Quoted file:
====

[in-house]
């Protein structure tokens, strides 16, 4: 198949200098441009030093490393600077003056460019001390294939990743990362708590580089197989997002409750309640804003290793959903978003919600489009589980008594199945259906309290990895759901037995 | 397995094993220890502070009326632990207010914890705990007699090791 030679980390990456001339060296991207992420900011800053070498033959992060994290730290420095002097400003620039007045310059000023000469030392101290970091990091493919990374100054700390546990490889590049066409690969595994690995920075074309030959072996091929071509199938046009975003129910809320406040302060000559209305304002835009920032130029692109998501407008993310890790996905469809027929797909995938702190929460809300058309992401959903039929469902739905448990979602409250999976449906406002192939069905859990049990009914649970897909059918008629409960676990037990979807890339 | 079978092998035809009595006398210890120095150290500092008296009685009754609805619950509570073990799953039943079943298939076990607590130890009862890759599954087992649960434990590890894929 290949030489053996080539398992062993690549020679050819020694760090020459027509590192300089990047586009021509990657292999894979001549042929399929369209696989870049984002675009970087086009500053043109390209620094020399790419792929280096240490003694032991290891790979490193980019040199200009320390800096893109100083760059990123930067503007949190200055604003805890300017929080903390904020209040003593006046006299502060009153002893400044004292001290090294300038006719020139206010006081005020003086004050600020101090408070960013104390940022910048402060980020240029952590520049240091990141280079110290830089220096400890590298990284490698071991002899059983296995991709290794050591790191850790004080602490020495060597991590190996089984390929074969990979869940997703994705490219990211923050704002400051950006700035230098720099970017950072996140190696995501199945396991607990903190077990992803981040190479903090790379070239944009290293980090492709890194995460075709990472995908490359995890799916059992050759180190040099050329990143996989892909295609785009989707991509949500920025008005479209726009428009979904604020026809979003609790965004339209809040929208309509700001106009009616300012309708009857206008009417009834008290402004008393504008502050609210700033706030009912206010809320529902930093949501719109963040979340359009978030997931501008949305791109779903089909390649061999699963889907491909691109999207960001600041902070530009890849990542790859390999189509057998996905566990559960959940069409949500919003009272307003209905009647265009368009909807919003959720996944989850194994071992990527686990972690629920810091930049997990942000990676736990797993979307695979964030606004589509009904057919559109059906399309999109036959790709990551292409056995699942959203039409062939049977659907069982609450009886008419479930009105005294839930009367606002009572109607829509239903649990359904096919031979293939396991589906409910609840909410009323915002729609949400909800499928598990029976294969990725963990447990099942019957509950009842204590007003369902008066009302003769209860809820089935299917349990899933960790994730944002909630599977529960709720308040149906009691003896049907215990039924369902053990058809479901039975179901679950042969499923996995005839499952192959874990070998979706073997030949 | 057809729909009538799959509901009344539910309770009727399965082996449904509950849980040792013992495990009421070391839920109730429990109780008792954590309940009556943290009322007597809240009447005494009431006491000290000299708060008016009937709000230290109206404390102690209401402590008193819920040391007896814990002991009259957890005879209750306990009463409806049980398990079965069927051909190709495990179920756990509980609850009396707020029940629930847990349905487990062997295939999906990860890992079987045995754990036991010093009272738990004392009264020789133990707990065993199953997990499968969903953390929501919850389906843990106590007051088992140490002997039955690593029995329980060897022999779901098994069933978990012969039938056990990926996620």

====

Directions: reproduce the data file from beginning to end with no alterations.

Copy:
[in-house]
């Protein structure tokens, strides 16, 4: 198949200098441009030093490393600077003056460019001390294939990743990362708590580089197989997002409750309640804003290793959903978003919600489009589980008594199945259906309290990895759901037995 | 397995094993220890502070009326632990207010914890705990007699090791 030679980390990456001339060296991207992420900011800053070498033959992060994290730290420095002097400003620039007045310059000023000469030392101290970091990091493919990374100054700390546990490889590049066409690969595994690995920075074309030959072996091929071509199938046009975003129910809320406040302060000559209305304002835009920032130029692109998501407008993310890790996905469809027929797909995938702190929460809300058309992401959903039929469902739905448990979602409250999976449906406002192939069905859990049990009914649970897909059918008629409960676990037990979807890339 | 079978092998035809009595006398210890120095150290500092008296009685009754609805619950509570073990799953039943079943298939076990607590130890009862890759599954087992649960434990590890894929 290949030489053996080539398992062993690549020679050819020694760090020459027509590192300089990047586009021509990657292999894979001549042929399929369209696989870049984002675009970087086009500053043109390209620094020399790419792929280096240490003694032991290891790979490193980019040199200009320390800096893109100083760059990123930067503007949190200055604003805890300017929080903390904020209040003593006046006299502060009153002893400044004292001290090294300038006719020139206010006081005020003086004050600020101090408070960013104390940022910048402060980020240029952590520049240091990141280079110290830089220096400890590298990284490698071991002899059983296995991709290794050591790191850790004080602490020495060597991590190996089984390929074969990979869940997703994705490219990211923050704002400051950006700035230098720099970017950072996140190696995501199945396991607990903190077990992803981040190479903090790379070239944009290293980090492709890194995460075709990472995908490359995890799916059992050759180190040099050329990143996989892909295609785009989707991509949500920025008005479209726009428009979904604020026809979003609790965004339209809040929208309509700001106009009616300012309708009857206008009417009834008290402004008393504008502050609210700033706030009912206010809320529902930093949501719109963040979340359009978030997931501008949305791109779903089909390649061999699963889907491909691109999207960001600041902070530009890849990542790859390999189509057998996905566990559960959940069409949500919003009272307003209905009647265009368009909807919003959720996944989850194994071992990527686990972690629920810091930049997990942000990676736990797993979307695979964030606004589509009904057919559109059906399309999109036959790709990551292409056995699942959203039409062939049977659907069982609450009886008419479930009105005294839930009367606002009572109607829509239903649990359904096919031979293939396991589906409910609840909410009323915002729609949400909800499928598990029976294969990725963990447990099942019957509950009842204590007003369902008066009302003769209860809820089935299917349990899933960790994730944002909630599977529960709720308040149906009691003896049907215990039924369902053990058809479901039975179901679950042969499923996995005839499952192959874990070998979706073997030949 | 057809729909009538799959509901009344539910309770009727399965082996449904509950849980040792013992495990009421070391839920109730429990109780008792954590309940009556943290009322007597809240009447005494009431006491000290000299708060008016009937709000230290109206404390102690209401402590008193819920040391007896814990002991009259957890005879209750306990009463409806049980398990079965069927051909190709495990179920756990509980609850009396707020029940629930847990349905487990062997295939999906990860890992079987045995754990036991010093009272738990004392009264020789133990707990065993199953997990499968969903953390929501919850389906843990106590007051088992140490002997039955690593029995329980060897022999779901098994069933978990012969039938056990990926996620």